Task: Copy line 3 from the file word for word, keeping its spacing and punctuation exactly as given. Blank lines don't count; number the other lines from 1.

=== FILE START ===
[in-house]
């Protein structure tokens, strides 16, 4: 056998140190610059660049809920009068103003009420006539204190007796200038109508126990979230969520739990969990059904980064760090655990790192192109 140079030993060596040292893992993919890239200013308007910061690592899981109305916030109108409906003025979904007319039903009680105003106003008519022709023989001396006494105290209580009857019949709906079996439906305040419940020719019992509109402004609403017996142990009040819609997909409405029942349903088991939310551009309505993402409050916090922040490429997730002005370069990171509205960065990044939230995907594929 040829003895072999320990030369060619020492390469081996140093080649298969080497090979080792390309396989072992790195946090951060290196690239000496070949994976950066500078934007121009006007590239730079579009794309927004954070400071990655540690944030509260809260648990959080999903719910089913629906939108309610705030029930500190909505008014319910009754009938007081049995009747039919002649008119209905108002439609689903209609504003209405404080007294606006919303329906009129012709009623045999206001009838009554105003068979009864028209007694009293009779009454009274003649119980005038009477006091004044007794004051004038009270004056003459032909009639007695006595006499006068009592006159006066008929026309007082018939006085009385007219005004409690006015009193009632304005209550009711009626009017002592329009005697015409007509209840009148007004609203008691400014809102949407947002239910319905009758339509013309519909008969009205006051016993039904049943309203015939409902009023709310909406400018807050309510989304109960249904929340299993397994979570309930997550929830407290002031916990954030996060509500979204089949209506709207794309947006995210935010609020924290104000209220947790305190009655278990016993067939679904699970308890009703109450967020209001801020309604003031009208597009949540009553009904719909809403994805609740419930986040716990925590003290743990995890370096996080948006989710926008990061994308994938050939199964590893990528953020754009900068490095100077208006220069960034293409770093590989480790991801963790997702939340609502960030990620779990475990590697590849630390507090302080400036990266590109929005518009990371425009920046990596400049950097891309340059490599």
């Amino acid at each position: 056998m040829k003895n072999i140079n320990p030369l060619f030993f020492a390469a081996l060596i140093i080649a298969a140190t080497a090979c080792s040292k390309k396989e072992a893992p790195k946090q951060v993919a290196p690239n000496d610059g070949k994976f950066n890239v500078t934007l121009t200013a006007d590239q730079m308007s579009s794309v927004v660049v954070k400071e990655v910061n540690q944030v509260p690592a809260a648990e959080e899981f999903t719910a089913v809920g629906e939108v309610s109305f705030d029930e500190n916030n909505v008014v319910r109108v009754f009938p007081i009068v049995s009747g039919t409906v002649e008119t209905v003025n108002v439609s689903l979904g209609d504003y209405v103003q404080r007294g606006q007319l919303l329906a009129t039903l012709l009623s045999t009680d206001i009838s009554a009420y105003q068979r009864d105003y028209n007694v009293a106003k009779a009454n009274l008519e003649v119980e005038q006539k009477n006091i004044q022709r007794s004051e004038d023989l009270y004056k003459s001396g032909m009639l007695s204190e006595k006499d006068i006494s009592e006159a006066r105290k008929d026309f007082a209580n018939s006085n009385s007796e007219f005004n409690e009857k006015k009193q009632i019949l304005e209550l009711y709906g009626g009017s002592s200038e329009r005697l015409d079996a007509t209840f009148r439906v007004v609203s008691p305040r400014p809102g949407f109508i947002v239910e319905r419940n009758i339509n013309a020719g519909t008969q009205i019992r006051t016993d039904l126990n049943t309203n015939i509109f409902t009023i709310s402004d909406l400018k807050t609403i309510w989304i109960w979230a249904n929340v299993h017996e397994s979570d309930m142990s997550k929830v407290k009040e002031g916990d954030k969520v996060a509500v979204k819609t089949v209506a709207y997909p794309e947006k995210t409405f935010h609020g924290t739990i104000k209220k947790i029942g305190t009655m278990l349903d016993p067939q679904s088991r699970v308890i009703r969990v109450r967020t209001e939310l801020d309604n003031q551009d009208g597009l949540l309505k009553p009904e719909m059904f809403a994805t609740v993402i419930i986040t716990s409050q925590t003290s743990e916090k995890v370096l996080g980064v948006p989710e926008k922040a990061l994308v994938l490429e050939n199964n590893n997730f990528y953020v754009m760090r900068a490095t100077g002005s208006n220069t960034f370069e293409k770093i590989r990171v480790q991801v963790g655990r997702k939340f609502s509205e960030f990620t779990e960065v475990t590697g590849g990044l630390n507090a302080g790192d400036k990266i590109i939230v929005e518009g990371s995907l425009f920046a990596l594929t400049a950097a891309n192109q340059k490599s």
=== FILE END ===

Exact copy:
């Amino acid at each position: 056998m040829k003895n072999i140079n320990p030369l060619f030993f020492a390469a081996l060596i140093i080649a298969a140190t080497a090979c080792s040292k390309k396989e072992a893992p790195k946090q951060v993919a290196p690239n000496d610059g070949k994976f950066n890239v500078t934007l121009t200013a006007d590239q730079m308007s579009s794309v927004v660049v954070k400071e990655v910061n540690q944030v509260p690592a809260a648990e959080e899981f999903t719910a089913v809920g629906e939108v309610s109305f705030d029930e500190n916030n909505v008014v319910r109108v009754f009938p007081i009068v049995s009747g039919t409906v002649e008119t209905v003025n108002v439609s689903l979904g209609d504003y209405v103003q404080r007294g606006q007319l919303l329906a009129t039903l012709l009623s045999t009680d206001i009838s009554a009420y105003q068979r009864d105003y028209n007694v009293a106003k009779a009454n009274l008519e003649v119980e005038q006539k009477n006091i004044q022709r007794s004051e004038d023989l009270y004056k003459s001396g032909m009639l007695s204190e006595k006499d006068i006494s009592e006159a006066r105290k008929d026309f007082a209580n018939s006085n009385s007796e007219f005004n409690e009857k006015k009193q009632i019949l304005e209550l009711y709906g009626g009017s002592s200038e329009r005697l015409d079996a007509t209840f009148r439906v007004v609203s008691p305040r400014p809102g949407f109508i947002v239910e319905r419940n009758i339509n013309a020719g519909t008969q009205i019992r006051t016993d039904l126990n049943t309203n015939i509109f409902t009023i709310s402004d909406l400018k807050t609403i309510w989304i109960w979230a249904n929340v299993h017996e397994s979570d309930m142990s997550k929830v407290k009040e002031g916990d954030k969520v996060a509500v979204k819609t089949v209506a709207y997909p794309e947006k995210t409405f935010h609020g924290t739990i104000k209220k947790i029942g305190t009655m278990l349903d016993p067939q679904s088991r699970v308890i009703r969990v109450r967020t209001e939310l801020d309604n003031q551009d009208g597009l949540l309505k009553p009904e719909m059904f809403a994805t609740v993402i419930i986040t716990s409050q925590t003290s743990e916090k995890v370096l996080g980064v948006p989710e926008k922040a990061l994308v994938l490429e050939n199964n590893n997730f990528y953020v754009m760090r900068a490095t100077g002005s208006n220069t960034f370069e293409k770093i590989r990171v480790q991801v963790g655990r997702k939340f609502s509205e960030f990620t779990e960065v475990t590697g590849g990044l630390n507090a302080g790192d400036k990266i590109i939230v929005e518009g990371s995907l425009f920046a990596l594929t400049a950097a891309n192109q340059k490599s």